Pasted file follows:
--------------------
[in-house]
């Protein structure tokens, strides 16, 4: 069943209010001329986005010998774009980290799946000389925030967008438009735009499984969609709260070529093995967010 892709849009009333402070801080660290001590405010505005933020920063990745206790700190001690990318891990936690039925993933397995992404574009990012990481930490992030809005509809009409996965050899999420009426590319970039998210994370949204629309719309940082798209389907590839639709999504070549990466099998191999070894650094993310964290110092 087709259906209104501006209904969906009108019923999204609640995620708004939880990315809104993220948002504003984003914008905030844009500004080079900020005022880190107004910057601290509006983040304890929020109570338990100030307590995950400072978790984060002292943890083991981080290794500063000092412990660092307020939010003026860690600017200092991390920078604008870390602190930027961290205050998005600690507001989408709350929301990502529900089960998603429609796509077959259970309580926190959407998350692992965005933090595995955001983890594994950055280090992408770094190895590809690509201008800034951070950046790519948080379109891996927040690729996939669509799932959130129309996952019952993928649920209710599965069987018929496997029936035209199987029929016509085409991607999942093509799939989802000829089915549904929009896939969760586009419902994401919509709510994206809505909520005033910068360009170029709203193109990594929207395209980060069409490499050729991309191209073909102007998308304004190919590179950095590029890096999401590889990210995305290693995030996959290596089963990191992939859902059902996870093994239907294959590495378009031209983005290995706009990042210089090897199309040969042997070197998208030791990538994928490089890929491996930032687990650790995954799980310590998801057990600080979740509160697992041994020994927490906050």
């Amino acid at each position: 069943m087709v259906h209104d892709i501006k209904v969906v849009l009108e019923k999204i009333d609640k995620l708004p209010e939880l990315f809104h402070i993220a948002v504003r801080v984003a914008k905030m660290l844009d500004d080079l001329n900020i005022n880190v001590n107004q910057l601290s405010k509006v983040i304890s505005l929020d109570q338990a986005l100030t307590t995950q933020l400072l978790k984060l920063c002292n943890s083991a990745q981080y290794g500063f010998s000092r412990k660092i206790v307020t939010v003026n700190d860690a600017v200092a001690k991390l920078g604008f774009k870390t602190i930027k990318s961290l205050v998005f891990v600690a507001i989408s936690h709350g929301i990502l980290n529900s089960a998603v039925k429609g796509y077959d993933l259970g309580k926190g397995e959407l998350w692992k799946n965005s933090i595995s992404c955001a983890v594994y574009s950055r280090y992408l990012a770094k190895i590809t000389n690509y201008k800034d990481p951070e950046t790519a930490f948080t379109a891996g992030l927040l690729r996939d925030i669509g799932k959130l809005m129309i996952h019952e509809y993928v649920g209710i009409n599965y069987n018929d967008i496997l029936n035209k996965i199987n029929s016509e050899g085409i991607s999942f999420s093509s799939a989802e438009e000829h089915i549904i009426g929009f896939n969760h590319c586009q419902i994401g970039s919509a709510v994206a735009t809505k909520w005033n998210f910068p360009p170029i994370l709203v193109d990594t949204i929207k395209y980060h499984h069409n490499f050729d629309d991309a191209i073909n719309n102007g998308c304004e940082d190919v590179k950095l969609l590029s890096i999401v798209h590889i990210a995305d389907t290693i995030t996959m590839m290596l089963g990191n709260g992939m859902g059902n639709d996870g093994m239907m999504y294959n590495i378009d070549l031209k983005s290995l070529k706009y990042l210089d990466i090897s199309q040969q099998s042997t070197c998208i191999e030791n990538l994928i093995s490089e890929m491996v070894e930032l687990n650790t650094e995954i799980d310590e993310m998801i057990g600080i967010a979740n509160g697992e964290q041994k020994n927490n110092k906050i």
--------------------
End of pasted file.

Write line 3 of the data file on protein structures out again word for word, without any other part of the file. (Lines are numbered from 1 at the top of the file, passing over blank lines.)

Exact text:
């Amino acid at each position: 069943m087709v259906h209104d892709i501006k209904v969906v849009l009108e019923k999204i009333d609640k995620l708004p209010e939880l990315f809104h402070i993220a948002v504003r801080v984003a914008k905030m660290l844009d500004d080079l001329n900020i005022n880190v001590n107004q910057l601290s405010k509006v983040i304890s505005l929020d109570q338990a986005l100030t307590t995950q933020l400072l978790k984060l920063c002292n943890s083991a990745q981080y290794g500063f010998s000092r412990k660092i206790v307020t939010v003026n700190d860690a600017v200092a001690k991390l920078g604008f774009k870390t602190i930027k990318s961290l205050v998005f891990v600690a507001i989408s936690h709350g929301i990502l980290n529900s089960a998603v039925k429609g796509y077959d993933l259970g309580k926190g397995e959407l998350w692992k799946n965005s933090i595995s992404c955001a983890v594994y574009s950055r280090y992408l990012a770094k190895i590809t000389n690509y201008k800034d990481p951070e950046t790519a930490f948080t379109a891996g992030l927040l690729r996939d925030i669509g799932k959130l809005m129309i996952h019952e509809y993928v649920g209710i009409n599965y069987n018929d967008i496997l029936n035209k996965i199987n029929s016509e050899g085409i991607s999942f999420s093509s799939a989802e438009e000829h089915i549904i009426g929009f896939n969760h590319c586009q419902i994401g970039s919509a709510v994206a735009t809505k909520w005033n998210f910068p360009p170029i994370l709203v193109d990594t949204i929207k395209y980060h499984h069409n490499f050729d629309d991309a191209i073909n719309n102007g998308c304004e940082d190919v590179k950095l969609l590029s890096i999401v798209h590889i990210a995305d389907t290693i995030t996959m590839m290596l089963g990191n709260g992939m859902g059902n639709d996870g093994m239907m999504y294959n590495i378009d070549l031209k983005s290995l070529k706009y990042l210089d990466i090897s199309q040969q099998s042997t070197c998208i191999e030791n990538l994928i093995s490089e890929m491996v070894e930032l687990n650790t650094e995954i799980d310590e993310m998801i057990g600080i967010a979740n509160g697992e964290q041994k020994n927490n110092k906050i």